Charters – I have no problem with charter schools or school choice in general as a concept. Here in Hillsborough County Public Schools, we have tons of choice. I myself am a very proud International Baccalaureate instructor who teaches the capstone course, Theory of Knowledge. But no charter school in Florida is what Al Shanker envisioned; originally it was meant to be a hub of innovation run by teachers because they were the experts who knew what learning looked like. This model has been co-opted by large, private, for-profit corporations such as Academica and Charter Schools USA (a.k.a. “CMOs” – Charter Management Organizations). The data show that these schools get approximately the same results with ostensibly “better” students, yet constantly skirt the rules of accountability through various loopholes. Consider yourselves warned, Florida elected officials: if you take money from these companies, I will call you out for it. They are not in this for helping children, only to raid the state’s coffers of its scant tax dollars that are earmarked for the express purpose of educating children. Genuine non-profit charters that serve a niche need in a local community (e.g. Pepin Academies, F.A.C.E., Learning Gate etc) are always welcome and appreciated for giving kids a unique learning experience that works best for them.
Vouchers – Completely unconstitutional, plain and simple. This is Florida, after all, and being a centrist I feel the best solution would be to ensure that the same accountability standards be put in place for ALL “public” schools in Florida. We often hear of a metaphorical “playing field” on which the players are the options for Florida’s parents and students, yet this playing field is increasingly legislatively rigged to ensure only traditional public schools have to play by the rules of this so-called game while letting the others run amok. In no place is this more true in Florida than in our private schools, most of which are religious in nature and face no accountability measures whatsoever.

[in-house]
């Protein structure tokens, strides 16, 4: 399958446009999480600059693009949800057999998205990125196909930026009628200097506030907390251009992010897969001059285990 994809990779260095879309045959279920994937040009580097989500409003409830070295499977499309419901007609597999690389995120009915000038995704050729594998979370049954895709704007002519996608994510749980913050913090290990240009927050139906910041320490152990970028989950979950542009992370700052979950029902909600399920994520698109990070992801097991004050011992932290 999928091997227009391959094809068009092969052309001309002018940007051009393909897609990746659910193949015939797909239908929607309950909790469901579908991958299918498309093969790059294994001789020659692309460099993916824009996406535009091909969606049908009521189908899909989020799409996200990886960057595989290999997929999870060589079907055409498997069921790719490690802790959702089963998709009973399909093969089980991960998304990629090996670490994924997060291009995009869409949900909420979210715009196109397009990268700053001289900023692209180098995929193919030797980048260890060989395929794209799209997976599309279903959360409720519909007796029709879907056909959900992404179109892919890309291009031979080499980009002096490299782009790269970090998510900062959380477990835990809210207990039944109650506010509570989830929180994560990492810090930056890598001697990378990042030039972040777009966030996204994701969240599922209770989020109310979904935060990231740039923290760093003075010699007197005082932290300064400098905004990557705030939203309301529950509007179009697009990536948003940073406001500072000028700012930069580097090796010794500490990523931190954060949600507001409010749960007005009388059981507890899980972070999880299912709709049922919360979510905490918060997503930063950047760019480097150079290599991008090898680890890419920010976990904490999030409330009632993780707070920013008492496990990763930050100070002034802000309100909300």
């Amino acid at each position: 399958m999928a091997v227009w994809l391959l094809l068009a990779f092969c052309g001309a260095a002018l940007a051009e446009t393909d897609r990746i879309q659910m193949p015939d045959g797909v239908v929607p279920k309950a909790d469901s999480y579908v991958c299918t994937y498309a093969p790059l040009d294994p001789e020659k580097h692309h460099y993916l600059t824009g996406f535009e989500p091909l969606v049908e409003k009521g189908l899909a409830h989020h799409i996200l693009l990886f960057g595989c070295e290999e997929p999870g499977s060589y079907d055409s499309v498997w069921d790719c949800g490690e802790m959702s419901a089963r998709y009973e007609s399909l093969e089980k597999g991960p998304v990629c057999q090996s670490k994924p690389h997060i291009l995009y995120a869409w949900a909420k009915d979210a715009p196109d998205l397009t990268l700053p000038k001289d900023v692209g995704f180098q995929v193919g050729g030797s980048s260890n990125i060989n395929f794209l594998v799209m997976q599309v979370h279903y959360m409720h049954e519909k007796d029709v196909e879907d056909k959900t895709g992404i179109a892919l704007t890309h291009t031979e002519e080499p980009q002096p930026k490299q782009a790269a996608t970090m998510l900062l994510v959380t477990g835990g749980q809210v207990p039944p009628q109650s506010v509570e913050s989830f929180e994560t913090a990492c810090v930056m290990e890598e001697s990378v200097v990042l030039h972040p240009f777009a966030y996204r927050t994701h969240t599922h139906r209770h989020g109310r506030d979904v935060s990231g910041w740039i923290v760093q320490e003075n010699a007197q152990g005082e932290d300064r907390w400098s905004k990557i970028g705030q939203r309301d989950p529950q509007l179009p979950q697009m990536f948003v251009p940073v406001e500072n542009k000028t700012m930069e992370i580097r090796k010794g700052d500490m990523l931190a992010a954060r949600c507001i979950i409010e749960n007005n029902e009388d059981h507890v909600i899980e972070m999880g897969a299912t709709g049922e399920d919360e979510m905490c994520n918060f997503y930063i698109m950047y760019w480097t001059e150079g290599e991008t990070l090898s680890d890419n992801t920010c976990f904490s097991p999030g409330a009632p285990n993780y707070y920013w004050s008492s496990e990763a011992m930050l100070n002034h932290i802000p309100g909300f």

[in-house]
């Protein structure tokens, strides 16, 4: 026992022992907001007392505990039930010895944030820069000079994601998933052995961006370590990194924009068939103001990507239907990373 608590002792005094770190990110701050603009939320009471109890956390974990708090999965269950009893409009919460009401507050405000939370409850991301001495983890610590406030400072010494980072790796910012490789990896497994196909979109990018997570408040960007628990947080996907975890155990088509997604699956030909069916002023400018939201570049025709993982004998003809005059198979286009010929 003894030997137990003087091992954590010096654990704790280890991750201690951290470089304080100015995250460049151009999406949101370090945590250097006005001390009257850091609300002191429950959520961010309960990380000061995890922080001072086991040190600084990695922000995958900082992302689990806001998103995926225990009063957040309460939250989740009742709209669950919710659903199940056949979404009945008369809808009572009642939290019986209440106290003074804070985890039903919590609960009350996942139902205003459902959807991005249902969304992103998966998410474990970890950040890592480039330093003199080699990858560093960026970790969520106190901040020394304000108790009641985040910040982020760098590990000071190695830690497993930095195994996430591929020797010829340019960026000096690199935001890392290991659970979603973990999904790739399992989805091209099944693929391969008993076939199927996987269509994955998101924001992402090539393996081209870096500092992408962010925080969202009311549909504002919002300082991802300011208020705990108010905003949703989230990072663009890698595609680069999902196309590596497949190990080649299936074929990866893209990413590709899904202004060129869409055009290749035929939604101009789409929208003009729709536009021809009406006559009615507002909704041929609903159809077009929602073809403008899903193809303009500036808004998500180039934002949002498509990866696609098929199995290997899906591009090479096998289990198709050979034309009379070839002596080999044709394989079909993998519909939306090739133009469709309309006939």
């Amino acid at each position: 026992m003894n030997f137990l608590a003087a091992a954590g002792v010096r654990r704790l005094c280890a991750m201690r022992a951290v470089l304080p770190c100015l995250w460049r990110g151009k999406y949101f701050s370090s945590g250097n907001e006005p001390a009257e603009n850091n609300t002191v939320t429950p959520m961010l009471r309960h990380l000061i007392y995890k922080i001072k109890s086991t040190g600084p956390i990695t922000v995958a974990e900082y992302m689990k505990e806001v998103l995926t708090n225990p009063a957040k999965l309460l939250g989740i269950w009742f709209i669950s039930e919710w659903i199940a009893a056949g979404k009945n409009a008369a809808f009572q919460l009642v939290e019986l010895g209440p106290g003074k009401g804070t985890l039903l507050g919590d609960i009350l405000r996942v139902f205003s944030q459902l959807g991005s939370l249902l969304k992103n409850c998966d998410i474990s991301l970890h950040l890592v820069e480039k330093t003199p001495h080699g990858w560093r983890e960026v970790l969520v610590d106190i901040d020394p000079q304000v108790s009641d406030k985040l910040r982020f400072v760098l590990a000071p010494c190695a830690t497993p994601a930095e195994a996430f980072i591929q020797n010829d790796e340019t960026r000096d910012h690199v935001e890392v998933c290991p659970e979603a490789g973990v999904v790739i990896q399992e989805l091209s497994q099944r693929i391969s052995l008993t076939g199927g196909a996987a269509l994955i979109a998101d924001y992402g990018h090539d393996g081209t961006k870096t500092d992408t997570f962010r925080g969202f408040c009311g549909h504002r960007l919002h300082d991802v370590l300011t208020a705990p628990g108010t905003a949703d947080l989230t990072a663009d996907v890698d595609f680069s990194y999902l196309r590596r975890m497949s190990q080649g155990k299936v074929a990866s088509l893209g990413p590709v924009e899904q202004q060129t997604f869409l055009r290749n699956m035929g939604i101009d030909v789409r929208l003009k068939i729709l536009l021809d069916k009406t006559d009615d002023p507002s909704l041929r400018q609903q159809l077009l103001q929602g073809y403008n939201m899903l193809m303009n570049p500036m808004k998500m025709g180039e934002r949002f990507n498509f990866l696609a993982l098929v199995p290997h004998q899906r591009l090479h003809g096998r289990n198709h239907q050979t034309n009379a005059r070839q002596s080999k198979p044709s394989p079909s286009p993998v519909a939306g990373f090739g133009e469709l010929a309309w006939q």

Funding – Despicable. As a saver and investor who is incredibly frugal, even I know that one must pay for quality if thinking long-term. Clearly the Florida Legislature is completely dependent upon “expanding the economic base” by luring unsuspecting immigrants to the Sunshine State. Once here, people quickly figure out why every publicly funded service is a shoestring solution, from public education, infrastructure, environment to mental health services–you name it–we don’t pay for it. Currently the state of Florida ranks 50th for spending on all public services. Despite the fact that Florida hit the $1 TRILLION dollar mark in GDP in 2018, a distinction that makes us the 17th largest economy IN THE WORLD, we have a budget that spends less than 1/10th of that, with our education system taking the brunt of the unwillingness to invest in a critical public good. Numbers don’t lie. You can’t argue math. I’ve written about this ad nauseam, and this piece in particular sums up this pernicious problem.